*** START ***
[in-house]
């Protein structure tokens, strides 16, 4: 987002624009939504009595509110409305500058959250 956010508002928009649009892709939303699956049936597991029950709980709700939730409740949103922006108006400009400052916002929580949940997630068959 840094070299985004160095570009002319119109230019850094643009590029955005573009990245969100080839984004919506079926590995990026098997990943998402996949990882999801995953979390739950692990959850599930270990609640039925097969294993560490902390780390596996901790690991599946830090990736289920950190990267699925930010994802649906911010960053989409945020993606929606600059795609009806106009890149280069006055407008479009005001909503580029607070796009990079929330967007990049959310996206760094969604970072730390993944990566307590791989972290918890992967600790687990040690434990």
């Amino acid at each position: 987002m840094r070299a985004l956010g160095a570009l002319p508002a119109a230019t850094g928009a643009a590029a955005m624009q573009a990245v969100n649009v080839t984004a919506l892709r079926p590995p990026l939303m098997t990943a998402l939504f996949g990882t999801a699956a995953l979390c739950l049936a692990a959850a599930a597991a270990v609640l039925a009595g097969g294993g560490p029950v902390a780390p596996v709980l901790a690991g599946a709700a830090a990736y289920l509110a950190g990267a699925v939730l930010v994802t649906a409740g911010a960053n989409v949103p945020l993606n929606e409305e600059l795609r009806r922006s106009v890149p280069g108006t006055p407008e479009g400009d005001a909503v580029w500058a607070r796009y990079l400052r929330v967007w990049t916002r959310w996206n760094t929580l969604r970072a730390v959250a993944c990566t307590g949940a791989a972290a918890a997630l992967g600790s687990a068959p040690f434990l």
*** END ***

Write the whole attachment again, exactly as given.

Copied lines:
[in-house]
């Protein structure tokens, strides 16, 4: 987002624009939504009595509110409305500058959250 956010508002928009649009892709939303699956049936597991029950709980709700939730409740949103922006108006400009400052916002929580949940997630068959 840094070299985004160095570009002319119109230019850094643009590029955005573009990245969100080839984004919506079926590995990026098997990943998402996949990882999801995953979390739950692990959850599930270990609640039925097969294993560490902390780390596996901790690991599946830090990736289920950190990267699925930010994802649906911010960053989409945020993606929606600059795609009806106009890149280069006055407008479009005001909503580029607070796009990079929330967007990049959310996206760094969604970072730390993944990566307590791989972290918890992967600790687990040690434990």
């Amino acid at each position: 987002m840094r070299a985004l956010g160095a570009l002319p508002a119109a230019t850094g928009a643009a590029a955005m624009q573009a990245v969100n649009v080839t984004a919506l892709r079926p590995p990026l939303m098997t990943a998402l939504f996949g990882t999801a699956a995953l979390c739950l049936a692990a959850a599930a597991a270990v609640l039925a009595g097969g294993g560490p029950v902390a780390p596996v709980l901790a690991g599946a709700a830090a990736y289920l509110a950190g990267a699925v939730l930010v994802t649906a409740g911010a960053n989409v949103p945020l993606n929606e409305e600059l795609r009806r922006s106009v890149p280069g108006t006055p407008e479009g400009d005001a909503v580029w500058a607070r796009y990079l400052r929330v967007w990049t916002r959310w996206n760094t929580l969604r970072a730390v959250a993944c990566t307590g949940a791989a972290a918890a997630l992967g600790s687990a068959p040690f434990l």